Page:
Richard Bergenheim's family was introduced to Christian Science in the late 19th century, through the healing work of one of Mary Baker Eddy's early students, James Neal. Subsequently, his great grandmother worked for a year at Pleasant View, Mrs. Eddy's residence in New Hampshire, and in 1889, his great-grandfather attended Mrs. Eddy's last Primary class on spiritual healing.
It was during his years in college that Mr. Bergenheim began to take a serious interest in his family's religion. After earning a master's degree in English from The Shakespeare Institute, University of Birmingham, Great Britain, and then teaching high-school English for two years, he left in 1974 to begin a full-time career as a Christian Science practitioner. In 1982, he became a Christian Science teacher. Since then, he has been a member of the Christian Science Board of Education, The Christian Science Board of Directors, and was Editor in Chief of the Christian Science magazines. He is currently a contributing editor.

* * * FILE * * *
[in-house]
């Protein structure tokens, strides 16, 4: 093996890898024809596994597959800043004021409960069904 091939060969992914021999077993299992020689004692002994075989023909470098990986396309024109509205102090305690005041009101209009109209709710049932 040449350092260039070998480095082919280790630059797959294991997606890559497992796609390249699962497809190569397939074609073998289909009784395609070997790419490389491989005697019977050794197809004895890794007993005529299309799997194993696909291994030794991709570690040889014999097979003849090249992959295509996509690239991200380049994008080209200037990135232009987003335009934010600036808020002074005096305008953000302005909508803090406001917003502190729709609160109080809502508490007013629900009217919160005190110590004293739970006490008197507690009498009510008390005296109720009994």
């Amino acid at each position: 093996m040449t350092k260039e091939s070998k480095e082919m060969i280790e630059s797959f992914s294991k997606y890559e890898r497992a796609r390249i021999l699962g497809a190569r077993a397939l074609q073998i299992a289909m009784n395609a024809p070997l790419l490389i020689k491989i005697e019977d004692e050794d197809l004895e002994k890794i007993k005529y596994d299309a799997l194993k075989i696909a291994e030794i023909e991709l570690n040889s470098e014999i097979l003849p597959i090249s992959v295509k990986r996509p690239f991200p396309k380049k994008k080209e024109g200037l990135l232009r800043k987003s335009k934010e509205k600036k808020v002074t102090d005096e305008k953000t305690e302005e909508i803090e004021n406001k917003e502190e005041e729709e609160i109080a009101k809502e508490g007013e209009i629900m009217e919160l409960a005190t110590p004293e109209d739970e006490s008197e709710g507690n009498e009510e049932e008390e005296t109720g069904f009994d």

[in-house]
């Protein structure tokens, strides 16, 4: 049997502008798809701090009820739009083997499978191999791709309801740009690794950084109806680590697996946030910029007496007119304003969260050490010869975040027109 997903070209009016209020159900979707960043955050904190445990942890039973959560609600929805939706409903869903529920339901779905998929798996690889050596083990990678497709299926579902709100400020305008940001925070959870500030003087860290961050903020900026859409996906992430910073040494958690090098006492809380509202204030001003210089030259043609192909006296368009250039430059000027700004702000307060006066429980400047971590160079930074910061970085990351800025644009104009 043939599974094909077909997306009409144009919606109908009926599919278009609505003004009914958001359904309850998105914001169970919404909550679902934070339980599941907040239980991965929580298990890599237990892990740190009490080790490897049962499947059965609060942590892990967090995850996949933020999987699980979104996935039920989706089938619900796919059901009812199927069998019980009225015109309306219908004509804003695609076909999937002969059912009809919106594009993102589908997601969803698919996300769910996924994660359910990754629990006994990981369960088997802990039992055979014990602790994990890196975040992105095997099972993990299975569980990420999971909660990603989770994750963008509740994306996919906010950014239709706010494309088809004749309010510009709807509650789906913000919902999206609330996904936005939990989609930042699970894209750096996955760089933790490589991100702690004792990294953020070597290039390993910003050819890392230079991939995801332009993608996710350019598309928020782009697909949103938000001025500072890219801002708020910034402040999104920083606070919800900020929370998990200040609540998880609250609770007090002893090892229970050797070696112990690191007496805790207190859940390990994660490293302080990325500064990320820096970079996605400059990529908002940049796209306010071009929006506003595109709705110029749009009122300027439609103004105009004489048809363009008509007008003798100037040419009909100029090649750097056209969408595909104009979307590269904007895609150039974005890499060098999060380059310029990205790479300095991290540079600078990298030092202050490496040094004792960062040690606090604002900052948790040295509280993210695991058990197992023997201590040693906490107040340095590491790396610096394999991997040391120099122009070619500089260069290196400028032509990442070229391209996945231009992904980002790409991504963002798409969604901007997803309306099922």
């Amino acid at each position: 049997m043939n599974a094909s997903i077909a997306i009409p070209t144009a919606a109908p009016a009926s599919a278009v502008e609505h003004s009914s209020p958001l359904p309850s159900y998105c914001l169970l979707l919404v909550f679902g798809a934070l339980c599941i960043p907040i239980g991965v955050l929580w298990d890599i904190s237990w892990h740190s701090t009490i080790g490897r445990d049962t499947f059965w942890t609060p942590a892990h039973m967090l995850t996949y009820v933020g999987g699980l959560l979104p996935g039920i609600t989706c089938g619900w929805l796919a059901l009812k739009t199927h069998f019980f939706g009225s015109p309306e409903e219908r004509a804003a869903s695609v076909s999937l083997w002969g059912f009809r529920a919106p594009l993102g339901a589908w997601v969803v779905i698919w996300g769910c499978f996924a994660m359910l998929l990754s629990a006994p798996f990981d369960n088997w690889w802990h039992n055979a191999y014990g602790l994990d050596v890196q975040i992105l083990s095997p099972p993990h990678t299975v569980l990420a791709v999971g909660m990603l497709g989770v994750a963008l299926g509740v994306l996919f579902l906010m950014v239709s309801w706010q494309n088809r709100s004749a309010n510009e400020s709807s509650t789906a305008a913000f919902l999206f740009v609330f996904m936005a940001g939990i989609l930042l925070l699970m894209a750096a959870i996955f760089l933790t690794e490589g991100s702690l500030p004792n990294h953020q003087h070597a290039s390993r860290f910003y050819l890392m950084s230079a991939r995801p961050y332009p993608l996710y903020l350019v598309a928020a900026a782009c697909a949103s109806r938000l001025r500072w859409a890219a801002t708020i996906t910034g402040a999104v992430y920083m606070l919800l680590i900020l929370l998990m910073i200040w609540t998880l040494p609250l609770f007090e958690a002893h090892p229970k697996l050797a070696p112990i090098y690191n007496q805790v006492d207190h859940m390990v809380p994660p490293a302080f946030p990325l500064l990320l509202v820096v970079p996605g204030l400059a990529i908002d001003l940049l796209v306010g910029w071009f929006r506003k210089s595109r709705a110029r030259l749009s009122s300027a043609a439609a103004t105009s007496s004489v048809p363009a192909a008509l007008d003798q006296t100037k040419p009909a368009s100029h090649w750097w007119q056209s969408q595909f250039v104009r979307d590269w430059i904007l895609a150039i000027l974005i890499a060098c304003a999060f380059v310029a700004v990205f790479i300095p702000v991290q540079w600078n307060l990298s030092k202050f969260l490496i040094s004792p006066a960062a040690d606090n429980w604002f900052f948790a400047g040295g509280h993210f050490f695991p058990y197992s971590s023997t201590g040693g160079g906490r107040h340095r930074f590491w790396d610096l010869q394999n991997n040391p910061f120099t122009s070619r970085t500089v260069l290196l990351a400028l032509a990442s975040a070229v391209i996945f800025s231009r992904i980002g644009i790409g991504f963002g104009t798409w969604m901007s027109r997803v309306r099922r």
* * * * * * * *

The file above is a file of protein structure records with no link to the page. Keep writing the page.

Today, Richard lives in Ottsville, Pennsylvania, in a 19th-century farmhouse, and works in New York City. Look out his fourth-floor office in midtown Manhattan, and you see Grand Central Station across the street. Soaring upward in the middle distance is the Art Deco, aluminum-clad Chrysler Building, whose lights were just twinkling on as we concluded our recent conversation about spiritual healing. "Today I have more of an expectation of healing than when I started in the healing practice," Richard told me. "But to me, healing is still a wonder. I know there are experienced practitioners who'd probably say, 'How could you practice without an absolute expectation?"